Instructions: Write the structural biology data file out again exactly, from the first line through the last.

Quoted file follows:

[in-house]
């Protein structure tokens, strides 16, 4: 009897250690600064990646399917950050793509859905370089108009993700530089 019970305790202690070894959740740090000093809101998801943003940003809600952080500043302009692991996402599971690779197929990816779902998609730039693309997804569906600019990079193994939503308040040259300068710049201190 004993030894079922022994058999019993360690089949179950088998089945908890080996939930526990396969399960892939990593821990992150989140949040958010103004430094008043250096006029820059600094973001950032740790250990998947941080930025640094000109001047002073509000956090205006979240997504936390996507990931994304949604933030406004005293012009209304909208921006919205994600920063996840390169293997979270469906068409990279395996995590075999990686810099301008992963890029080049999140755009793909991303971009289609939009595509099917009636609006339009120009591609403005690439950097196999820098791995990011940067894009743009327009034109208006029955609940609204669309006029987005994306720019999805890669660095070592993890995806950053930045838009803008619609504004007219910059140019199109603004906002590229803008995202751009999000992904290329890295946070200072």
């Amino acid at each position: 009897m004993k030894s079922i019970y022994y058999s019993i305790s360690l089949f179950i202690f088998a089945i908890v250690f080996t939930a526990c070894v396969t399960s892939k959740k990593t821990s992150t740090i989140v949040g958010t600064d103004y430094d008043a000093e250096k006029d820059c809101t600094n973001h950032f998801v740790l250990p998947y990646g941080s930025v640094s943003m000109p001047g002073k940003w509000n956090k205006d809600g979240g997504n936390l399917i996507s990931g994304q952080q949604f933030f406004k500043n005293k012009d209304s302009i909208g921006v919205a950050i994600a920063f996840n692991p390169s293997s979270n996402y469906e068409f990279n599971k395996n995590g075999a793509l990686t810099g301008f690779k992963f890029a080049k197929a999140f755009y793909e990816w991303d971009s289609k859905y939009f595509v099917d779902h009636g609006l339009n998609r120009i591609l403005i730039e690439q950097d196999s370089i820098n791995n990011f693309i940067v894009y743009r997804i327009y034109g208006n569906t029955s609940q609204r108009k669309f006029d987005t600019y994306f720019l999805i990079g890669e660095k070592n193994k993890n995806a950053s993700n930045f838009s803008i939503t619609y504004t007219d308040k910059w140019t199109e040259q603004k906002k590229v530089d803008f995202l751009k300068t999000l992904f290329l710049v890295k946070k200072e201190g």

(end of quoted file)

[in-house]
């Protein structure tokens, strides 16, 4: 009897250690600064990646399917950050793509859905370089108009993700530089 019970305790202690070894959740740090000093809101998801943003940003809600952080500043302009692991996402599971690779197929990816779902998609730039693309997804569906600019990079193994939503308040040259300068710049201190 004993030894079922022994058999019993360690089949179950088998089945908890080996939930526990396969399960892939990593821990992150989140949040958010103004430094008043250096006029820059600094973001950032740790250990998947941080930025640094000109001047002073509000956090205006979240997504936390996507990931994304949604933030406004005293012009209304909208921006919205994600920063996840390169293997979270469906068409990279395996995590075999990686810099301008992963890029080049999140755009793909991303971009289609939009595509099917009636609006339009120009591609403005690439950097196999820098791995990011940067894009743009327009034109208006029955609940609204669309006029987005994306720019999805890669660095070592993890995806950053930045838009803008619609504004007219910059140019199109603004906002590229803008995202751009999000992904290329890295946070200072």
């Amino acid at each position: 009897m004993k030894s079922i019970y022994y058999s019993i305790s360690l089949f179950i202690f088998a089945i908890v250690f080996t939930a526990c070894v396969t399960s892939k959740k990593t821990s992150t740090i989140v949040g958010t600064d103004y430094d008043a000093e250096k006029d820059c809101t600094n973001h950032f998801v740790l250990p998947y990646g941080s930025v640094s943003m000109p001047g002073k940003w509000n956090k205006d809600g979240g997504n936390l399917i996507s990931g994304q952080q949604f933030f406004k500043n005293k012009d209304s302009i909208g921006v919205a950050i994600a920063f996840n692991p390169s293997s979270n996402y469906e068409f990279n599971k395996n995590g075999a793509l990686t810099g301008f690779k992963f890029a080049k197929a999140f755009y793909e990816w991303d971009s289609k859905y939009f595509v099917d779902h009636g609006l339009n998609r120009i591609l403005i730039e690439q950097d196999s370089i820098n791995n990011f693309i940067v894009y743009r997804i327009y034109g208006n569906t029955s609940q609204r108009k669309f006029d987005t600019y994306f720019l999805i990079g890669e660095k070592n193994k993890n995806a950053s993700n930045f838009s803008i939503t619609y504004t007219d308040k910059w140019t199109e040259q603004k906002k590229v530089d803008f995202l751009k300068t999000l992904f290329l710049v890295k946070k200072e201190g």